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  9. Joe2001

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    I think it has to be taught around the age of 13. Kids aren't active at that point but are old enough to learn the info.

    My school (Catholic private school) never taught us a thing about sex education, except for reproduction. I had to learn everything myself.
     
  10. Bobsleigh1

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    I feel like it should be taught earlier than most seem to, and certainly needs major improvement.

    I didn't go to school publicly for very long at all so I kind of just taught myself everything on the subject when I was about eleven through my own online research because I was curious and wanted to be educated on things like this that are undoubtedly going to effect me in a big way.
    That way I was able to get multiple opinions and see the topic from a thousand different angles, I could also select who I was getting the information from and decipher what to trust based on who I trust, and now I know the things I actually need to know and, on top of that, feel personally confident and comfortable with it all. Being legitimately curious also meant I listened and took in the information properly and would actually apply it. AND I got to do it all when I felt ready and I felt like it was necessary for me to know for present day and future reference! Rather than having the info forced down my throat too early or too late by someone who is either wrong/teaching it badly or who I'm not going to feel like listening to (and with privacy! It's a weird subject to begin with, who would want to learn it in a room filled with their peers who may or may not be unfriendly about it? But that's a little harder to adjust for schools, I suppose).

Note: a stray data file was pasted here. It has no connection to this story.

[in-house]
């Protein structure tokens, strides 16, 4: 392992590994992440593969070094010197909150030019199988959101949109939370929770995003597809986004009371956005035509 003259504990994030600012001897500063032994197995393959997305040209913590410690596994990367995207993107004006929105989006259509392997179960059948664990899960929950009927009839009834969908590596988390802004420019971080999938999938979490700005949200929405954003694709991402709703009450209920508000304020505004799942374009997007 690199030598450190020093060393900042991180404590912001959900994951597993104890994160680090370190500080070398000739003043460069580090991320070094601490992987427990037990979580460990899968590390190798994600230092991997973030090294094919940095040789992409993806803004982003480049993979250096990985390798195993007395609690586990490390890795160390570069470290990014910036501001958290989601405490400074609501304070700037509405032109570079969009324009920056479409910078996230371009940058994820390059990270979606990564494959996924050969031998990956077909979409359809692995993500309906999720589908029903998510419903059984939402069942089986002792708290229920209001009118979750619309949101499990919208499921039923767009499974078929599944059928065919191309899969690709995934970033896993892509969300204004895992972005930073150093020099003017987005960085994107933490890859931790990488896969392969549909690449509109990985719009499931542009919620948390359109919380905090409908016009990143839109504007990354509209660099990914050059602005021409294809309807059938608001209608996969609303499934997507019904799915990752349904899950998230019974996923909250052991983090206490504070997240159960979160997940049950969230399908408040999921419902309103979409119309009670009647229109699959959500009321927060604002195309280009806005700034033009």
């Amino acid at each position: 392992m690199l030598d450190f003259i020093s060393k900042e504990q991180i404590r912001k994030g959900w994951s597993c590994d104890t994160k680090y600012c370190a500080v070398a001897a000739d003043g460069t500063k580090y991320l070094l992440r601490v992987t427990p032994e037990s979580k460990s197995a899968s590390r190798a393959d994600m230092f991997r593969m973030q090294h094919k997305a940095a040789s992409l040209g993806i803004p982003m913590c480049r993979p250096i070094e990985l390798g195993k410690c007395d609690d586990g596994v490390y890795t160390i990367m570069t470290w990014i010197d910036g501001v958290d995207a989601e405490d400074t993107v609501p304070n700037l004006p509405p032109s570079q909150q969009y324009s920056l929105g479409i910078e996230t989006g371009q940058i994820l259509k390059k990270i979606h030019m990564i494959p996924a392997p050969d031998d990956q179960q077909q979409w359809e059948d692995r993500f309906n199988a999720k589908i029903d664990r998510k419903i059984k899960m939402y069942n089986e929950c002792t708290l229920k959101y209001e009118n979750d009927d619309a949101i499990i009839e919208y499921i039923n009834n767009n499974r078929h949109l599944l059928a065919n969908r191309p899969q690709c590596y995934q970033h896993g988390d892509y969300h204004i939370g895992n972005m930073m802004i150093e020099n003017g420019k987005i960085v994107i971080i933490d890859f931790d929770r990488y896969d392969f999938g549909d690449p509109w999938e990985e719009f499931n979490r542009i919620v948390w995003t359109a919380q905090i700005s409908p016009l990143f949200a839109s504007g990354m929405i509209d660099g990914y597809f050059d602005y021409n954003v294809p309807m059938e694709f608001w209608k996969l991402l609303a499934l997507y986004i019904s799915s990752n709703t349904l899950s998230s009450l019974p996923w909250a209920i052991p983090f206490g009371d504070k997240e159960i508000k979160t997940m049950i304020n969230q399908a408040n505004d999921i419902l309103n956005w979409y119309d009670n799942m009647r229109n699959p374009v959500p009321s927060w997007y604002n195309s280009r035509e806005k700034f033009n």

So, yeah, from what I've heard, schools should definitely improve on all fronts; kids should be taught when are ready to be (with a maximum age, of course, don't want to be too late), and definitely earlier. Luckily, I think it worked out pretty damn well for me.
     
    #30 Bobsleigh1, Jan 31, 2019
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  11. Lee65

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    I was taught the basics of sex ed in 7th grade (first year of junior high). I was 12 at the time. I already knew most of what was taugh, though, because I had read the entry about human reproduction in the encyclopedia set my parents had. I think because the onset of puberty is starting earlier for so many kids now, sex ed should begin before age 12. How much sooner depends on the individual kid. Because age is only one measurement & consideration of their readiness to learn. Some kids today are (or at least, seem) intelligent & mature beyond their years. Maybe they're old souls or something.